The fifth annual Children’s Choice Book Awards were awarded Monday evening at a charity gala in New York City, kicking off the 93rd annual Children’s Book Week. Jeff Kinney was named Author of the Year, and Brian Selznick named Illustrator of the Year. More than 900,000 children across the country cast their votes for the awards; Jarrett J. Krosoczka, who hosted the event, reported that the number of votes was more than double last year’s total, and more than all the previous years combined.
Kindergarten to Second Grade Book of the Year: Three Hens and a Peacock by Lester L. Laminack, illus. by Henry Cole (Peachtree)
Third to Fourth Grade Book of the Year: Bad Kitty Meets the Baby by Nick Bruel (Roaring Brook/Porter)
Fifth Grade to Sixth Grade Book of the Year: Okay for Now by Gary D. Schmidt (Clarion)
Teen Book of the Year: Clockwork Prince by Cassandra Clare (S&S/McElderry)
Author of the Year: Jeff Kinney, for Diary of a Wimpy Kid 6: Cabin Fever (Abrams./Amulet)
Illustrator of the Year: Brian Selznick, for Wonderstruck (Scholastic Press)
The audience gave a standing ovation to Teen Book of the Year presenter S.E. Hinton, whose seminal teen novel The Outsiders was published 45 years ago. She spoke about when she was a teenager, she looked around without success for books to read that reflected her life and experiences. “Today the young adult market is all about variety,” she said, “and all about being different. You have so many choices.”
Jack Gantos, who followed Hinton as a presenter, recalled how meaningful The Outsiders had been to him. When he was a teen, he said he found The Outsiders “in the gutter on the street,” he said. “Someone had literally kicked it to the curb. I picked that book up and it changed my life.”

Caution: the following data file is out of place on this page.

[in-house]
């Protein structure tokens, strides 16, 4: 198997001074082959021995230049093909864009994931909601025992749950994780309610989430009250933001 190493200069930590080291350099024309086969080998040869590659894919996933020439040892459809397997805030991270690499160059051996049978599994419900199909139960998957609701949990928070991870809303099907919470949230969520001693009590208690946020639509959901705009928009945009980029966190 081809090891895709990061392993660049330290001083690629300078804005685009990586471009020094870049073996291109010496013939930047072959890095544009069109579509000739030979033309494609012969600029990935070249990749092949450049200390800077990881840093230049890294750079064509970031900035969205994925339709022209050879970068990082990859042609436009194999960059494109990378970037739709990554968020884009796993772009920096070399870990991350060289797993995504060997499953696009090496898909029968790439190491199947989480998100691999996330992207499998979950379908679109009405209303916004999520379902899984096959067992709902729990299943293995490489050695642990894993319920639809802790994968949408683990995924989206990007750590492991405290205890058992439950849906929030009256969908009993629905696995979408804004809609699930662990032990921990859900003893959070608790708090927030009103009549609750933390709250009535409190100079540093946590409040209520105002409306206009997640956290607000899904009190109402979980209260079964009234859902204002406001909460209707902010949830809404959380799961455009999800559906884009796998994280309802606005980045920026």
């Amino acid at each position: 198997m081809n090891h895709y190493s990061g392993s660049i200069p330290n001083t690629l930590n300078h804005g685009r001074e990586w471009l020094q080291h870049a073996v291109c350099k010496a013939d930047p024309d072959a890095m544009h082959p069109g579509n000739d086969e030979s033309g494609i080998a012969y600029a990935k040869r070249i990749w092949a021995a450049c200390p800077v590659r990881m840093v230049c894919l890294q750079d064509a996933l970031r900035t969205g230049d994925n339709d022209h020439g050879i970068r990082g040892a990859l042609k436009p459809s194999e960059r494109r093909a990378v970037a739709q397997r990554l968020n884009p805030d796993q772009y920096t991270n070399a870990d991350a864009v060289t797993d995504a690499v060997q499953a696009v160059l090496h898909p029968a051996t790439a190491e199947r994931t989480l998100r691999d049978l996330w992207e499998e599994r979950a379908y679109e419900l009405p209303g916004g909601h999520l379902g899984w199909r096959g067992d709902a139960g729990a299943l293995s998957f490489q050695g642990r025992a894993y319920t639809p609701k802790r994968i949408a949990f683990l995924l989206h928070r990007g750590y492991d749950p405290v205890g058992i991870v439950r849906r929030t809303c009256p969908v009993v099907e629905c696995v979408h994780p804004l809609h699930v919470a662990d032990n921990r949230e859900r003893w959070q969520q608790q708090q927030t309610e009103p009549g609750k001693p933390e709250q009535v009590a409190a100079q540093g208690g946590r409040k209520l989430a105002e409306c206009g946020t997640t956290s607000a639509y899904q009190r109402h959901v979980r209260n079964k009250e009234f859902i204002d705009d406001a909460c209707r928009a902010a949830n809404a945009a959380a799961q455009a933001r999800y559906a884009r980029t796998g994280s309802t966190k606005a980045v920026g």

In their acceptance speeches, the winners thanked a variety of people. Bruel thanked the country’s teachers, acknowledging the great debt that “everyone in this room” owes to them. “Teachers have always been our greatest advocates,” he said. Schmidt thanked, among others, his longtime editor, Virginia Buckley, and also eloquently thanked his wife, saying that everything he has written, he has written for her. Cassandra Clare thanked her husband Josh, “who always does the laundry while I’m working and never complains.” Kinney thanked his team at Abrams, saying, “Five years ago I was an unpublished author. It was so validating to have someone say your ideas are worth publishing.”
This year’s Impact Award went to Justin Tuck, defensive end for the New York Giants, for his contributions to cihldren’s literacy. Tuck and his wife founded an organization called R.U.S.H. for Literacy, which encourages children to Read, Understand, Succeed and Hope. Tuck recalled how hard his parents worked to put food on the table for the family, and how as a child he never got to travel anywhere. “My mom always told me, ‘You want to go somewhere, pick up a book.’ ” Calling literacy “the #1 stumbling block to success,” Tuck applauded the attendees in the room for their work in creating books for children, and said, “When starting your education, start with literacy.”
See our photo-essay of many of the winners and attendees.